• Apply for my Aussie Passport (expedited)
  • Catch up with friends
I told you I love lists. And here's one more. The last one of the day. Here is a list of what I was able to accomplish today. 1 Jan 2015.
  • Went to the gym
  • Emptied 1 suitcase and sorted 1/2 of my closet into piles (keep/sell/toss or give away)
  • Put 11 items on Gumtree (the Australian version of Craigslist)
  • Become aware of just how many little pieces of s%&t I have. 
Seriously, what was I planning on doing with a bag full of brochures and receipts from Vietnam? Am I ever really going to use The Bedford Writer's Guide again? That is one heavy ass book. Should I keep the 5 extra pairs of converse I own but NEVER EVER? 49 days, lots of mini-goals, tons of tchotchkes to sort through.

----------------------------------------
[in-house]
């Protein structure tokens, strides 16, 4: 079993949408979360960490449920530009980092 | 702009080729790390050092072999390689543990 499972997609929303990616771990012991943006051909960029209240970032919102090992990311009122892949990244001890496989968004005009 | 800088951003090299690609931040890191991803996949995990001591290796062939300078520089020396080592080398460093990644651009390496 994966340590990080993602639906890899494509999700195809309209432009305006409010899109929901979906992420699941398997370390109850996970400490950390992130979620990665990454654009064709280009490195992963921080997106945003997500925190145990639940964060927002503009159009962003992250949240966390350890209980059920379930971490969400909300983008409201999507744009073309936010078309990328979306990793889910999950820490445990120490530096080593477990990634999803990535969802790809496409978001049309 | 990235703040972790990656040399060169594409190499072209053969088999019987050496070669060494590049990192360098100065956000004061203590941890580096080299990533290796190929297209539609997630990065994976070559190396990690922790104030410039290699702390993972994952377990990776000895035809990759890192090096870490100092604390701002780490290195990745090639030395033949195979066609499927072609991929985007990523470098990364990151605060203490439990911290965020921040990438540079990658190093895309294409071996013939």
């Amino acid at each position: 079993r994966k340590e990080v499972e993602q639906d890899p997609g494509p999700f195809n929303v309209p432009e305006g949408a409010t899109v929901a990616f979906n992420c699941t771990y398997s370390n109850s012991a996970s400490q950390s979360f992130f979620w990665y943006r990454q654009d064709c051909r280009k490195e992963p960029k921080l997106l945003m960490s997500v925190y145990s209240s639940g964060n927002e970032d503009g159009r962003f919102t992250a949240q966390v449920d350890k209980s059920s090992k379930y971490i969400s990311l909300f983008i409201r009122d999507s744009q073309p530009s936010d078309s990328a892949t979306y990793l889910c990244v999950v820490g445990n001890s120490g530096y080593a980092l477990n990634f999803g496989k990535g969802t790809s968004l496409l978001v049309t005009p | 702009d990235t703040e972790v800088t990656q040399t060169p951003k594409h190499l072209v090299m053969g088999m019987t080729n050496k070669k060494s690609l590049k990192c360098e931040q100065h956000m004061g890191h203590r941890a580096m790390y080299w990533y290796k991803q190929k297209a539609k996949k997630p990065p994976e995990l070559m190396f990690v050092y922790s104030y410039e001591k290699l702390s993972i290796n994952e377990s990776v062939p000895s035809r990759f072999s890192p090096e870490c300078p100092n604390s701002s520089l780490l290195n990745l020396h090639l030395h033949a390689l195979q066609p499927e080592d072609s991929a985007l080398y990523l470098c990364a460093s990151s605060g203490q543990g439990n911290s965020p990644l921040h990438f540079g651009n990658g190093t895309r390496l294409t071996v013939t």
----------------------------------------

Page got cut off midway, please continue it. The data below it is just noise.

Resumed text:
Tick. Tock.

Saturday, December 27, 2014

Baseball and Bucket Lists

At some point, I made the decision that I wanted to see every sport Australia had to offer. I wanted to see them all live. I've been to NRL (National Rugby League), Rugby Union, Super Rugby (yes, that's a thing), Tennis, V8 Supercars, Basketball (NBL), AFL (Australian Football League - the ballet of rugby), Cricket (T20), I recently won tickets to Soccer, which I will see in 2015. Tonight, I was lucky enough to go to Baseball.